Bruno and Cabrera (2005) investigated how students aged 13 and 14 changed representations when ordering integers. They found three kinds of strategies the students used: using the number line, paying attention to the negative signs in the formal-symbolic representation, and drawing on real-life contexts. This connects to Pierson-Bishop et al.’s (2014b) finding that a second grader took three different views on integers when reasoning on the order relation: an ordinal, a cardinal, and a formal-symbolic view. The researchers concluded that “students need each of these understandings to reason robustly about integers and that, at times, proficient students may draw on more than one view of number to reason about a single integer problem” (p. 41). In sum, the results from these studies (see also Bruno and Martinón 1996; Peled 1991; Malle 1988) indicate that students can take different perspectives when reasoning on the size of integers: predominantly a symbolical, contextual, and an ordinal perspective, whereas the shifts between the symbolic, contextual, and ordinal representations appear critical for students’ reasoning on negative numbers, as “[c]hanging representation register is the threshold of mathematical comprehension for learners at each stage of the curriculum” (Duval 2006, p. 128) (Fig. 1). In particular, empirical research on real-life contexts and their role in integer learning has indicated the opportunities that real-life contexts hold for students’ reasoning and understanding of integers (e.g., Borba 1995; Bruno 1997; Bruno and Martinón 1996; Stephan and Akyuz 2012).3 Mukhopadhyay et al. (1990) summarized their findings stating, “people show a superior ability to use and understand mathematical ideas when the relevant concepts and operations are introduced in a contextualized, familiar social situation” (p. 287). Real-life contexts give students the possibility to connect to familiar situations and infer their reasoning from them. Research on the ordinal representation of negative numbers and the number line has furthermore revealed that this representation can foster students’ understanding of negative numbers, and it appears to be a successful model (Beatty 2010) and cognitive affordance (Pierson-Bishop et al. 2014a). Even though students’ ability to use the number line for reasoning on negative numbers depends on students’ prior experiences with the number line (Bruno 2001), after a lesson series where the number line was extensively used as a model, initial difficulties tend to disappear (Bruno and Martinón 1997).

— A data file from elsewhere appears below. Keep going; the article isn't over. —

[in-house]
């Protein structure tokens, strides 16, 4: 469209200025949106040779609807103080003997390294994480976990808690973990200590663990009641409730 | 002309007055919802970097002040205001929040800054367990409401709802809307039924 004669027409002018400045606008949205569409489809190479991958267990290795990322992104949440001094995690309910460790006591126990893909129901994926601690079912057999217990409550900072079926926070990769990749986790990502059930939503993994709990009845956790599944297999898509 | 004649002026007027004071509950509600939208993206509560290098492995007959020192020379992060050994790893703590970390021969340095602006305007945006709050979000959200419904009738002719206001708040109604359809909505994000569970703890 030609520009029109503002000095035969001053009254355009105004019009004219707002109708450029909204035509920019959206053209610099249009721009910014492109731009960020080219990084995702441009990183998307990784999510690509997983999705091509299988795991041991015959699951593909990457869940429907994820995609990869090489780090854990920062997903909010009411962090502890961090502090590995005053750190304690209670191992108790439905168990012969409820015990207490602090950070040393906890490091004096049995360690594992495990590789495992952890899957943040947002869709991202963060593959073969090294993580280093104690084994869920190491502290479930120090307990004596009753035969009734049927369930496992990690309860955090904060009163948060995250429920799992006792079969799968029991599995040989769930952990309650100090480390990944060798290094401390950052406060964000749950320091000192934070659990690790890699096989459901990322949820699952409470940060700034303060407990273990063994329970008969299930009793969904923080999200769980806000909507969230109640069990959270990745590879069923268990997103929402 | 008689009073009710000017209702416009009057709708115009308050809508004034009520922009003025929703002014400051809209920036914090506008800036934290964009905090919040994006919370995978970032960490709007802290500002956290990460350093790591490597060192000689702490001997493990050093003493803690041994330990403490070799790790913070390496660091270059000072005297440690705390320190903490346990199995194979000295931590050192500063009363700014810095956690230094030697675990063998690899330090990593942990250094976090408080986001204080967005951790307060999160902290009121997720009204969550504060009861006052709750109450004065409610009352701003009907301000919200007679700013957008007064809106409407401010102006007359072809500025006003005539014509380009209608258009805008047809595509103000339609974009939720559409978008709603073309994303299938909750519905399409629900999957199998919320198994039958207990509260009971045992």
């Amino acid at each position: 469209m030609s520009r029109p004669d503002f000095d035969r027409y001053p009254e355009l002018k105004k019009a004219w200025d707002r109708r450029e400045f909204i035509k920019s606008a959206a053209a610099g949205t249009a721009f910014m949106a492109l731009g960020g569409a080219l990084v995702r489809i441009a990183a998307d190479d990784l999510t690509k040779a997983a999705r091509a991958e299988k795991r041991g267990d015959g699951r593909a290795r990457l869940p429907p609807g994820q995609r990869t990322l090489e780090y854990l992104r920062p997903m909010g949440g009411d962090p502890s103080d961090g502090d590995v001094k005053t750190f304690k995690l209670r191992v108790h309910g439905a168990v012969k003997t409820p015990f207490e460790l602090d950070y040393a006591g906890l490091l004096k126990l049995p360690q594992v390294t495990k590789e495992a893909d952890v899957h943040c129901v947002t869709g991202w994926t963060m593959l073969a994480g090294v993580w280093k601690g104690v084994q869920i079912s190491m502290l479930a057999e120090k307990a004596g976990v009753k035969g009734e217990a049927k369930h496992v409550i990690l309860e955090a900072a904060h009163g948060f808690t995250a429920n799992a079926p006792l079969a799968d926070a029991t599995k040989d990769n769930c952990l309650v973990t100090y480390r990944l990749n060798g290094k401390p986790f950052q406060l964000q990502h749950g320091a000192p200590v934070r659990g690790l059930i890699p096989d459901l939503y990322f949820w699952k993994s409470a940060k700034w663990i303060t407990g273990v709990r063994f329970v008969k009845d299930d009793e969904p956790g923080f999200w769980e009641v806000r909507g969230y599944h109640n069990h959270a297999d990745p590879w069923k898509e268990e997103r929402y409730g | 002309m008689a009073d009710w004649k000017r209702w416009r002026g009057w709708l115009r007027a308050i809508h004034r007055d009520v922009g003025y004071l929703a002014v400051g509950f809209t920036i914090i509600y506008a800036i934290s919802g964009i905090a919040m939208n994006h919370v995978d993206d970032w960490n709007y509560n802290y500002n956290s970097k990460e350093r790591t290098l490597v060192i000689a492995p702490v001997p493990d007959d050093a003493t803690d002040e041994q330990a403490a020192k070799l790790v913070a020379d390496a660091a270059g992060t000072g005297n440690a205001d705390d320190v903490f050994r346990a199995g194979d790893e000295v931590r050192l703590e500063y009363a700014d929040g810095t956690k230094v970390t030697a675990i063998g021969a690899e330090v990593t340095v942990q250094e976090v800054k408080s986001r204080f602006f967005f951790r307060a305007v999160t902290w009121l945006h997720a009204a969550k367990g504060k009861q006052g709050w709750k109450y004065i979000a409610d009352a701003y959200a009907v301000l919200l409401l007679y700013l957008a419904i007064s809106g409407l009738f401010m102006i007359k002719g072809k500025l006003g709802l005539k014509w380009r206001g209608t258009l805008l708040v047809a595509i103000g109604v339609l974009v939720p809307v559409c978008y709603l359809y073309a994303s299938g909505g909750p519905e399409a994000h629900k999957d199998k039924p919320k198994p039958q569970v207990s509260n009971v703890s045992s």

Fig. 1

Perspectives on integers and the shifts of perspectives

Theoretical framework: reasoning from an inferential perspective

In this section, we present the background theory underlying our study, inferentialism. Background theories concern the theoretical foundations studies rely on and play a crucial role for “discerning and defining what kind of objects are to be studied” (Mason and Waywood 1996, p. 1058). They therefore refer to ontological and epistemological ideas as well as their methodological implications for investigating specific topics (cf. Bikner-Ahsbahs and Prediger 2010). In the present study, we choose to conceptualize reasoning by means of the philosophical theory of inferentialism. We think that every theory in mathematics education rests on underlying, fundamental philosophical theories with their particular strengths and weaknesses, emphases, and blind spots. We see that inferentialism has other strengths and emphases than commonly used background theories such as constructivism and, thus, may offer different viewpoints and insights when applied in mathematics education and empirical studies.